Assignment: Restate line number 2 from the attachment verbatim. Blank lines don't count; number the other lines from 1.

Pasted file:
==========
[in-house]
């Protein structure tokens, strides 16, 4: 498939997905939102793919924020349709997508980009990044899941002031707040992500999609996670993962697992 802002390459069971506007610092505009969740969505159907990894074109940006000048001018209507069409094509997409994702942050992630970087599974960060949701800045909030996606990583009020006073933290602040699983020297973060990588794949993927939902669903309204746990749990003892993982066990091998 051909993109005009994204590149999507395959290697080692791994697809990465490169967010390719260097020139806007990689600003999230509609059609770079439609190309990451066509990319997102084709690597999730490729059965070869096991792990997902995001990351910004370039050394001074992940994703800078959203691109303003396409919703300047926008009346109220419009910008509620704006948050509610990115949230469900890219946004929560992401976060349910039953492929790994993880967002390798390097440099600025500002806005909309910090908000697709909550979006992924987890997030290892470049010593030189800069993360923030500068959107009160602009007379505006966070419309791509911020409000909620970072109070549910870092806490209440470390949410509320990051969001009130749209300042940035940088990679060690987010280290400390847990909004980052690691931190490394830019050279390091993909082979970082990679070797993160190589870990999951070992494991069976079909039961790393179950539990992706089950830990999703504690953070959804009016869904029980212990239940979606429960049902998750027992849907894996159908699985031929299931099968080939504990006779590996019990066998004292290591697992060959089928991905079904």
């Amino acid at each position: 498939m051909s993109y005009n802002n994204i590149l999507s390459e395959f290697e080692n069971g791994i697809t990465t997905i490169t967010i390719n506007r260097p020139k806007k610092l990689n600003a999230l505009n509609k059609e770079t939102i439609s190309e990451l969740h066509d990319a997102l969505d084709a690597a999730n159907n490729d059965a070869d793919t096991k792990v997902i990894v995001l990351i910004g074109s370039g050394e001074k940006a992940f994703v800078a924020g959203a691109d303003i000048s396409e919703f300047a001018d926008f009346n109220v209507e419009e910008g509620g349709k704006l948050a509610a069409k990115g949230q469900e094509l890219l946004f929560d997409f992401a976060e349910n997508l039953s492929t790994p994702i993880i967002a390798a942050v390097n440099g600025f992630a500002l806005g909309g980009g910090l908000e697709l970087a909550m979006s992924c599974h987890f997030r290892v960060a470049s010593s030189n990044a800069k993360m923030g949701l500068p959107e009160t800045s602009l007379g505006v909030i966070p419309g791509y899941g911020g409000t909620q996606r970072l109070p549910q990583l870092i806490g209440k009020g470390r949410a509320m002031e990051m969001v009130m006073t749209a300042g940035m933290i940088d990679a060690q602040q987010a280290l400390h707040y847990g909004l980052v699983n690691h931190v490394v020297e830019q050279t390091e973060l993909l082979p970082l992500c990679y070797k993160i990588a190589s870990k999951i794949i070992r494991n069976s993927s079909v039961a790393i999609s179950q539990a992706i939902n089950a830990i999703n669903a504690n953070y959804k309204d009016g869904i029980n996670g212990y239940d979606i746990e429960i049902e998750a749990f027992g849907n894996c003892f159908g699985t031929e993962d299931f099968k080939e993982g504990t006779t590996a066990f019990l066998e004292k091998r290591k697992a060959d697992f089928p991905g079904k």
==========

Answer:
């Protein structure tokens, strides 16, 4: 498939997905939102793919924020349709997508980009990044899941002031707040992500999609996670993962697992 802002390459069971506007610092505009969740969505159907990894074109940006000048001018209507069409094509997409994702942050992630970087599974960060949701800045909030996606990583009020006073933290602040699983020297973060990588794949993927939902669903309204746990749990003892993982066990091998 051909993109005009994204590149999507395959290697080692791994697809990465490169967010390719260097020139806007990689600003999230509609059609770079439609190309990451066509990319997102084709690597999730490729059965070869096991792990997902995001990351910004370039050394001074992940994703800078959203691109303003396409919703300047926008009346109220419009910008509620704006948050509610990115949230469900890219946004929560992401976060349910039953492929790994993880967002390798390097440099600025500002806005909309910090908000697709909550979006992924987890997030290892470049010593030189800069993360923030500068959107009160602009007379505006966070419309791509911020409000909620970072109070549910870092806490209440470390949410509320990051969001009130749209300042940035940088990679060690987010280290400390847990909004980052690691931190490394830019050279390091993909082979970082990679070797993160190589870990999951070992494991069976079909039961790393179950539990992706089950830990999703504690953070959804009016869904029980212990239940979606429960049902998750027992849907894996159908699985031929299931099968080939504990006779590996019990066998004292290591697992060959089928991905079904």